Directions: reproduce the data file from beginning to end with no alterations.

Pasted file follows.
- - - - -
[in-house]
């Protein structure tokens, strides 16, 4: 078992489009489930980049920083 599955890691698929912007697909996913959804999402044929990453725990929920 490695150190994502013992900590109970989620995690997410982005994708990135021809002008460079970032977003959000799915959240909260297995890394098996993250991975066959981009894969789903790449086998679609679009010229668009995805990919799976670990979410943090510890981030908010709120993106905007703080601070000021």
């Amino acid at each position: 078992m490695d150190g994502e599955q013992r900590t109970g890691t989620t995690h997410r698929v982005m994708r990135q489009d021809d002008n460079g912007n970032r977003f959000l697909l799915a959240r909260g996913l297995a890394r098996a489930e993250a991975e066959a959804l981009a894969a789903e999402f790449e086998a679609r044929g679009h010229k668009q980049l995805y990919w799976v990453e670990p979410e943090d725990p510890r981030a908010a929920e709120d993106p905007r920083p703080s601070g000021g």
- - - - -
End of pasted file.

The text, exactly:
[in-house]
């Protein structure tokens, strides 16, 4: 078992489009489930980049920083 599955890691698929912007697909996913959804999402044929990453725990929920 490695150190994502013992900590109970989620995690997410982005994708990135021809002008460079970032977003959000799915959240909260297995890394098996993250991975066959981009894969789903790449086998679609679009010229668009995805990919799976670990979410943090510890981030908010709120993106905007703080601070000021």
């Amino acid at each position: 078992m490695d150190g994502e599955q013992r900590t109970g890691t989620t995690h997410r698929v982005m994708r990135q489009d021809d002008n460079g912007n970032r977003f959000l697909l799915a959240r909260g996913l297995a890394r098996a489930e993250a991975e066959a959804l981009a894969a789903e999402f790449e086998a679609r044929g679009h010229k668009q980049l995805y990919w799976v990453e670990p979410e943090d725990p510890r981030a908010a929920e709120d993106p905007r920083p703080s601070g000021g």